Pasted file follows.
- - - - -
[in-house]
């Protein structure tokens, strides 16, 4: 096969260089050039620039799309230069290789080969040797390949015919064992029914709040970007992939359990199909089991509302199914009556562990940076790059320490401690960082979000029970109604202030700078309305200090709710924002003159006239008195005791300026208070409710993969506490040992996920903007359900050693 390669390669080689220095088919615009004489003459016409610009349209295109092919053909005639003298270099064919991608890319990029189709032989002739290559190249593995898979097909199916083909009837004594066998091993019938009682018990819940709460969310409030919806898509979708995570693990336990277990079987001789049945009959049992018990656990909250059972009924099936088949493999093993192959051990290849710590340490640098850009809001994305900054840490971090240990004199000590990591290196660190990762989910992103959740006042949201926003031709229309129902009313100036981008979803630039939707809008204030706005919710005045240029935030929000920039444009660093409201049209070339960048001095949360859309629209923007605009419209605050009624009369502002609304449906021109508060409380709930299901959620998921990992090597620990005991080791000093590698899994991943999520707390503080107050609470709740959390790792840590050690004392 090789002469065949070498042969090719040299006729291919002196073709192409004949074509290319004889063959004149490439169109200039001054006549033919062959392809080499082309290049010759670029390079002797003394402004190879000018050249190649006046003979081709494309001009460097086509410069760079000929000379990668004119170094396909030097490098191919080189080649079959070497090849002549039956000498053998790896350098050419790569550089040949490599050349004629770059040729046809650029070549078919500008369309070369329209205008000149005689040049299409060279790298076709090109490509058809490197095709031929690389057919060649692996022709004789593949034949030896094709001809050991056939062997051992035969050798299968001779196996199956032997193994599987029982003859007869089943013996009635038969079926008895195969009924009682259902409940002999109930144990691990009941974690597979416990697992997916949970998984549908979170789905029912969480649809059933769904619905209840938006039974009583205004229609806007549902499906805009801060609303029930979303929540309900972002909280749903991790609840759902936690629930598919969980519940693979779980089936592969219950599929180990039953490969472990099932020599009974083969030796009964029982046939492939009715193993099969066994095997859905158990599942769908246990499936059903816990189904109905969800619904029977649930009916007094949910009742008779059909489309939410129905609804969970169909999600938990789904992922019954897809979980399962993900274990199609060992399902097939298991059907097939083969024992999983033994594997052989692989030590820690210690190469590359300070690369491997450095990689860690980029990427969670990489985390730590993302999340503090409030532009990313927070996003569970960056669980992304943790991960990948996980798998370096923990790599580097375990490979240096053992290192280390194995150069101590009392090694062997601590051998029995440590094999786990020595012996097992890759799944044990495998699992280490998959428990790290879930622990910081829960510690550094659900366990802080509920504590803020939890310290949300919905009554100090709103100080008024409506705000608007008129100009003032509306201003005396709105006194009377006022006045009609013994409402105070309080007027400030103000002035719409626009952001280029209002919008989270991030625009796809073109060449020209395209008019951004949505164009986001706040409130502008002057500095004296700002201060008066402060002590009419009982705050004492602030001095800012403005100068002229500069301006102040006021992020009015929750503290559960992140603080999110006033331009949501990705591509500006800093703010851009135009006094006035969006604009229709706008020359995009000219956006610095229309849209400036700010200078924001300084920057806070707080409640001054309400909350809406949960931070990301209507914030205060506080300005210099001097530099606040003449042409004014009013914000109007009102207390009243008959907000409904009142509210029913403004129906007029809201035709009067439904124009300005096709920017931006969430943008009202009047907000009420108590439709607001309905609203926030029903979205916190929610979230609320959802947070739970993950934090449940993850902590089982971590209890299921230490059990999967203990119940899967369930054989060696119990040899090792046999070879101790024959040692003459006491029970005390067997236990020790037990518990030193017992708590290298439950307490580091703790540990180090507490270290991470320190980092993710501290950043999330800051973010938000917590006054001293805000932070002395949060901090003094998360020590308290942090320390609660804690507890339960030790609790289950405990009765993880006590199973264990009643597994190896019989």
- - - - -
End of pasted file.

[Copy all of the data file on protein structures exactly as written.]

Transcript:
[in-house]
């Protein structure tokens, strides 16, 4: 096969260089050039620039799309230069290789080969040797390949015919064992029914709040970007992939359990199909089991509302199914009556562990940076790059320490401690960082979000029970109604202030700078309305200090709710924002003159006239008195005791300026208070409710993969506490040992996920903007359900050693 390669390669080689220095088919615009004489003459016409610009349209295109092919053909005639003298270099064919991608890319990029189709032989002739290559190249593995898979097909199916083909009837004594066998091993019938009682018990819940709460969310409030919806898509979708995570693990336990277990079987001789049945009959049992018990656990909250059972009924099936088949493999093993192959051990290849710590340490640098850009809001994305900054840490971090240990004199000590990591290196660190990762989910992103959740006042949201926003031709229309129902009313100036981008979803630039939707809008204030706005919710005045240029935030929000920039444009660093409201049209070339960048001095949360859309629209923007605009419209605050009624009369502002609304449906021109508060409380709930299901959620998921990992090597620990005991080791000093590698899994991943999520707390503080107050609470709740959390790792840590050690004392 090789002469065949070498042969090719040299006729291919002196073709192409004949074509290319004889063959004149490439169109200039001054006549033919062959392809080499082309290049010759670029390079002797003394402004190879000018050249190649006046003979081709494309001009460097086509410069760079000929000379990668004119170094396909030097490098191919080189080649079959070497090849002549039956000498053998790896350098050419790569550089040949490599050349004629770059040729046809650029070549078919500008369309070369329209205008000149005689040049299409060279790298076709090109490509058809490197095709031929690389057919060649692996022709004789593949034949030896094709001809050991056939062997051992035969050798299968001779196996199956032997193994599987029982003859007869089943013996009635038969079926008895195969009924009682259902409940002999109930144990691990009941974690597979416990697992997916949970998984549908979170789905029912969480649809059933769904619905209840938006039974009583205004229609806007549902499906805009801060609303029930979303929540309900972002909280749903991790609840759902936690629930598919969980519940693979779980089936592969219950599929180990039953490969472990099932020599009974083969030796009964029982046939492939009715193993099969066994095997859905158990599942769908246990499936059903816990189904109905969800619904029977649930009916007094949910009742008779059909489309939410129905609804969970169909999600938990789904992922019954897809979980399962993900274990199609060992399902097939298991059907097939083969024992999983033994594997052989692989030590820690210690190469590359300070690369491997450095990689860690980029990427969670990489985390730590993302999340503090409030532009990313927070996003569970960056669980992304943790991960990948996980798998370096923990790599580097375990490979240096053992290192280390194995150069101590009392090694062997601590051998029995440590094999786990020595012996097992890759799944044990495998699992280490998959428990790290879930622990910081829960510690550094659900366990802080509920504590803020939890310290949300919905009554100090709103100080008024409506705000608007008129100009003032509306201003005396709105006194009377006022006045009609013994409402105070309080007027400030103000002035719409626009952001280029209002919008989270991030625009796809073109060449020209395209008019951004949505164009986001706040409130502008002057500095004296700002201060008066402060002590009419009982705050004492602030001095800012403005100068002229500069301006102040006021992020009015929750503290559960992140603080999110006033331009949501990705591509500006800093703010851009135009006094006035969006604009229709706008020359995009000219956006610095229309849209400036700010200078924001300084920057806070707080409640001054309400909350809406949960931070990301209507914030205060506080300005210099001097530099606040003449042409004014009013914000109007009102207390009243008959907000409904009142509210029913403004129906007029809201035709009067439904124009300005096709920017931006969430943008009202009047907000009420108590439709607001309905609203926030029903979205916190929610979230609320959802947070739970993950934090449940993850902590089982971590209890299921230490059990999967203990119940899967369930054989060696119990040899090792046999070879101790024959040692003459006491029970005390067997236990020790037990518990030193017992708590290298439950307490580091703790540990180090507490270290991470320190980092993710501290950043999330800051973010938000917590006054001293805000932070002395949060901090003094998360020590308290942090320390609660804690507890339960030790609790289950405990009765993880006590199973264990009643597994190896019989």